|CD REVIEW POM|
Band : POM
If, 10 years ago, you would've predicted that Copro Records would one day include an acoustic solo guitarist onto their roster, I most probably would've advised such a person to go seek out help from a shrink. 5 years ago however, I might've made that prediction myself, and today the day has finally come that such an “unthinkable” feet has become a fact with the London based artist known simply as “POM”! Not having found any better info sources, I readily declare that the story below stems from the info sheet we got along with our promo copy of the album. However, I've done my best to re-write the text, using details found elsewhere.
You see, although born in Britain, POM was raised in Singapore, New Zealand and Australia, and he traveled extensively before he eventually returned to the UK, where he decided to become a musician. He made his musical career debut playing steel strung guitar in Bluegrass circles but, after developing an interest in Flamenco styles and playing techniques, eventually turned over to nylon stringed guitar. Not content with just emanating one specific style, he then traveled through Europe with another guitarist, settling among Spanish Gypsies from the Camargue region in Southern France. Sounds incredible for an “outsider” to be accepted in that kind of circles, but that's what happened thanks to the bonds of music, ànd the fact that POM actively immersed himself in the Gypsy culture, of course. At any rate, he spent a lot of time playing and comparing guitar styles, and eventually started crossing his past experiences with a more contemporary approach through the use of plectrum, and the type of double-handed fret board playing which made the likes of Eddie Van Halen, Steve Vai and Satriani stand out from their peers.
Unavoidably, he developed his own unique style of playing, his influences ranging from Paco De Lucia through to the aforementioned Eddie Van Halen, but always keeping focused on the acoustic! Along the way, POM was involved with film music, as he composed music for his own award winning short films, and produced videos with the aim of promoting the style and performance of his music. He also contributed to tribute albums celebrating Jeff Beck, Jimi Hendrix, Eric Clapton, and Stevie Ray Vaughn on compilation albums released through New York label BHP Music. But, until now, POM had not yet recorded any of his material for a professional release (mind you, demo recordings of what's on this album, which was recorded by renowned producer Hick Hemingway at Copro's own Philia Studios, were already used in the soundtrack of indie UK movie Lost Contact).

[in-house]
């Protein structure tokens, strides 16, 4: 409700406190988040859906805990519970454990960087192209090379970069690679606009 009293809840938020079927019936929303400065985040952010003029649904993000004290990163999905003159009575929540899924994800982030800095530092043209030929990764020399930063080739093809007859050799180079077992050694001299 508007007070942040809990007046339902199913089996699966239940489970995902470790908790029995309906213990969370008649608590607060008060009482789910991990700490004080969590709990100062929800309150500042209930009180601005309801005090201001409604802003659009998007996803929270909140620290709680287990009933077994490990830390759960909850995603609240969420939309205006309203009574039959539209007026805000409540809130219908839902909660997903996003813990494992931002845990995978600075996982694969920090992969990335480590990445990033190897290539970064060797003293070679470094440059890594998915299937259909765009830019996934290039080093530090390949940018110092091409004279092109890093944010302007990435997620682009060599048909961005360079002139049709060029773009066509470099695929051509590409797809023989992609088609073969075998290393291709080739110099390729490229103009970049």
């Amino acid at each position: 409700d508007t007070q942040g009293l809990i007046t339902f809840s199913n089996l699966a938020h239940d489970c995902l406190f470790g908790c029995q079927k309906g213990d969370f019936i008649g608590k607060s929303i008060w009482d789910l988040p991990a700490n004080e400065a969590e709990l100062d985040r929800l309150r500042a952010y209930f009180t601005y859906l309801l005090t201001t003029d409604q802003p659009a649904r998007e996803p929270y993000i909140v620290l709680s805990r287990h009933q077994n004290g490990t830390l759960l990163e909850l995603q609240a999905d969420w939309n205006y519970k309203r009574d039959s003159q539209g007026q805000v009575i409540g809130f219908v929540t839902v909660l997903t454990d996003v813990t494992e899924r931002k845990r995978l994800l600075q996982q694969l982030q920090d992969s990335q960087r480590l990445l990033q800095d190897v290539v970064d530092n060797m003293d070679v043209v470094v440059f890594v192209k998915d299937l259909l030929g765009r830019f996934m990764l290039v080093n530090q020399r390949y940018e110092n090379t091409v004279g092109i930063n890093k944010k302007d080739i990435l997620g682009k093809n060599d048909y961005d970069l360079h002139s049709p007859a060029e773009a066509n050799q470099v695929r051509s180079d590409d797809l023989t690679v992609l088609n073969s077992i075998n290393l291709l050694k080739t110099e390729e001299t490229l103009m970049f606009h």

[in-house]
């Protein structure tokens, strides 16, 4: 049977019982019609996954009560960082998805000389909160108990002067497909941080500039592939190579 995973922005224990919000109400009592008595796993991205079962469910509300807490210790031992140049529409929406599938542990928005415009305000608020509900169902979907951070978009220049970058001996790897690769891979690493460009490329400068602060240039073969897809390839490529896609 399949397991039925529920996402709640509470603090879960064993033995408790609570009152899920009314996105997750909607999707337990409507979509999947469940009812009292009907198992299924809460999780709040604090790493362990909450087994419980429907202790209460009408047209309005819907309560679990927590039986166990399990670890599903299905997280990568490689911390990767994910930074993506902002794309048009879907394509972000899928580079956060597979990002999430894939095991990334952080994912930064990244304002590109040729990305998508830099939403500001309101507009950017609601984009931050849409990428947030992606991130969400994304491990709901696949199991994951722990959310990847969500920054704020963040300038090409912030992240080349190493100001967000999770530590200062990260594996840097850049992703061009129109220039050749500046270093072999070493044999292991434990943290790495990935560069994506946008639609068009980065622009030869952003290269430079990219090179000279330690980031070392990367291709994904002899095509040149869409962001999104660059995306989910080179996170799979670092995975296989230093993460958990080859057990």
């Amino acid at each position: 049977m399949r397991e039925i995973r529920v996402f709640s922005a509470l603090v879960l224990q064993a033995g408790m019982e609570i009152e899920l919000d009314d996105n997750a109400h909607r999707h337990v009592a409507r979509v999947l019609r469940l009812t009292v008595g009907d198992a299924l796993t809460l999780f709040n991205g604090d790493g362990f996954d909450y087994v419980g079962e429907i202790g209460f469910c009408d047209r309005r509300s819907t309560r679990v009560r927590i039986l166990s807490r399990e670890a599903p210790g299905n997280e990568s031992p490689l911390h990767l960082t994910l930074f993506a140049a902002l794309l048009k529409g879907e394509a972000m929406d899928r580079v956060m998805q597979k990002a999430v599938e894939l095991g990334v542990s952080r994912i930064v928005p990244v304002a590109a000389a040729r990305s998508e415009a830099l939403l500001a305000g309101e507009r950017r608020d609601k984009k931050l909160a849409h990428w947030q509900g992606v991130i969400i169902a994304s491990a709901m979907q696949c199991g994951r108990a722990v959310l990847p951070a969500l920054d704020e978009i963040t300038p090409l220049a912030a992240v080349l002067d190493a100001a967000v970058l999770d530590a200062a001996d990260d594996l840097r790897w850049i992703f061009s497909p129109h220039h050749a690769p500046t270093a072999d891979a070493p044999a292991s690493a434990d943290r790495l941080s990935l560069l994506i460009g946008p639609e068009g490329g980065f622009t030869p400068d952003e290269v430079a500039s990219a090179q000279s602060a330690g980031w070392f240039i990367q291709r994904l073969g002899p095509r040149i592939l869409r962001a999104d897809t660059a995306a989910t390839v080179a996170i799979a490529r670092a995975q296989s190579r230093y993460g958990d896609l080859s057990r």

Although comprising only 9 tracks, 4 of which with a length under or well under 4 minutes, the album still has the appreciable duration of just over 50 minutes, and this obviously means you get a couple of songs bordering the 10-minute range. It speaks for POM's composition skills, that one doesn't even become aware of the presence of those longer tracks, a feet accomplished thanks to the hypnotic feel of the material overall. Yeah, it's acoustic, but it moves man!, and any guitar freak won't be able to help being mesmerized by what this guy brings! In essence, the album shows two sides of POM, the first being the most honest, displaying just him and his guitar (and an occasional vocal chant on top) in 5 “solo” songs, recorded in one take. In the 4 other tracks (because in essence this is an instrumental album) POM brings in additional bass and/ or guitar, and in 2 of those track Nick Hemingway even programmed some drum. Obviously, those tracks a re slightly more complex, but although I usually like some complexity in music, in this case I prefer the honesty of the “solo” tracks...which are nót devoid of certain complexities anyway! And the mixture of styles is what makes this guitarist un-needy for huge amplifier stacks to attract attention!
You can find POM's music in the “video” section on the man's own website (www.) pom-guitarist.com (currently no audio section is made available yet)...and read up on some interesting history of the roots of guitar music in the “history” section! This is the kind of music which, although it is at moments played at incredible pace, I could enjoy thoroughly, sitting on the porch with a cool lemonade close at hand during hot Summer evenings!